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New Scientist

**The missing link...
**

New Scientist vol 176 issue 2368 - 09 November 2002, page 30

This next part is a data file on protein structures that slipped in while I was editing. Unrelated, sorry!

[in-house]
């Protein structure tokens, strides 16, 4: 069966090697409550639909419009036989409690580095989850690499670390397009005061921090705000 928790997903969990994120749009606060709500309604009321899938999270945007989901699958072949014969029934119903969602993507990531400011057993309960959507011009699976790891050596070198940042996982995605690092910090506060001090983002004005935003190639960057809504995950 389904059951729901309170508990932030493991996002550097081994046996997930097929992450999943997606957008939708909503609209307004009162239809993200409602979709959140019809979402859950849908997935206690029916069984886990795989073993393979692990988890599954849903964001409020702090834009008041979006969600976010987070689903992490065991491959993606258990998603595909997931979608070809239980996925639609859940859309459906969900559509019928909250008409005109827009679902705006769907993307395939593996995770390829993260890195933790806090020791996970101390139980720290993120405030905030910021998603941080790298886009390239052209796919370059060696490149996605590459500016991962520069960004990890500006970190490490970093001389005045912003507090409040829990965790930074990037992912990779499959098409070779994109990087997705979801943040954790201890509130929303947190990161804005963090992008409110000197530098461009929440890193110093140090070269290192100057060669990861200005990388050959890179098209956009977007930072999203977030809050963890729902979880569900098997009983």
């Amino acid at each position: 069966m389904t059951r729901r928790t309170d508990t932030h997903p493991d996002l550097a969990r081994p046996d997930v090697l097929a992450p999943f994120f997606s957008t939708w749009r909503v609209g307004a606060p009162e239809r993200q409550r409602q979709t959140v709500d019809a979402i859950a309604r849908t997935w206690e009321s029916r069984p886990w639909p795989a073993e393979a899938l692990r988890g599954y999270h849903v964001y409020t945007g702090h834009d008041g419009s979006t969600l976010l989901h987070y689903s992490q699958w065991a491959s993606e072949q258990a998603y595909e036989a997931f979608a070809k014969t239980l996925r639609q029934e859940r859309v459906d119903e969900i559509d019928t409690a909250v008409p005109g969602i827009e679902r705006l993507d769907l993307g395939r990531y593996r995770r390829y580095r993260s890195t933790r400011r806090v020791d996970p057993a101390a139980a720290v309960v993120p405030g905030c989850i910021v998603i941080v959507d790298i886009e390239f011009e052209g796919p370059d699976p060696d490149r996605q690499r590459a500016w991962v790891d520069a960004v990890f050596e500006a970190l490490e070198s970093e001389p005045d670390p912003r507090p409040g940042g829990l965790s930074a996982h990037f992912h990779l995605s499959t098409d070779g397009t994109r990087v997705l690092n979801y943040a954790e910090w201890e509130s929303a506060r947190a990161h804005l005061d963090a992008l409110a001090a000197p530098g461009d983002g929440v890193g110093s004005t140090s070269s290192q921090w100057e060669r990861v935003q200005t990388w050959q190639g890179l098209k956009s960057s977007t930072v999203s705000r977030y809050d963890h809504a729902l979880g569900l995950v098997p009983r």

1, 2, 4, 8... What comes next? Nothing. If we're talking numbers, the obvious next term is 16. But if we're talking a particular kind of algebra, there is no next term. And it turns out that this is highly significant. The ultimate number - the humble 8 - lies at the heart of a mathematical system known as the octonions, and this system appears to be the key that will allow physicists to fit quantum theory and gravity together. Strange as it may seem, the number 8 may provide us with a "theory of everything". The tale of the octonions begins in the mid-16th century. Until that time, mathematicians had thought that numbers were God-given, a done deal. No one could contemplate inventing a new number. But around 1550 the Italian algebraists Girolamo Cardano and Raphael Bombelli did just that, by writing down the square root of -1. It took about 400 years to sort out what the thing meant, but only 300 to convince mathematicians that it was too useful to be ignored. By the 1800s, Cardano and Bombelli's concoction had crystallised into a new kind of number, i, whose square is -1. The square of a "real number" - the usual kind that we all know - is always positive. So whatever i may be, it's not a real number, and mathematicians call it an "imaginary" number to make this clear. A combination of real and imaginary numbers, like 4 + 5i, is said to be "complex". We live in a curious Universe in which, as physicist Eugene Wigner memorably announced, mathematics is "unreasonably effective". Complex numbers may seem weird, but they turn out to be a marvellous tool for understanding physics. Problems of heat, light, sound, vibration, elasticity, gravity, magnetism, electricity and fluid flow all succumbed to this complex weaponry - but only for physics in two dimensions. Our own Universe, however, has three dimensions of space - if not more. So, since the two-dimensional system of complex numbers was so effective for two-dimensional physics, might there be an analogous three-dimensional number system that could be used for physics in the real world? The answer is a resounding no. The Irish mathematician William Rowan Hamilton spent years trying to find a three-dimensional number system - but with no success. Then, on 16 October 1843 he had a flash of insight: don't look in three dimensions, look in four. And it worked. Hamilton named his new numbers "quaternions".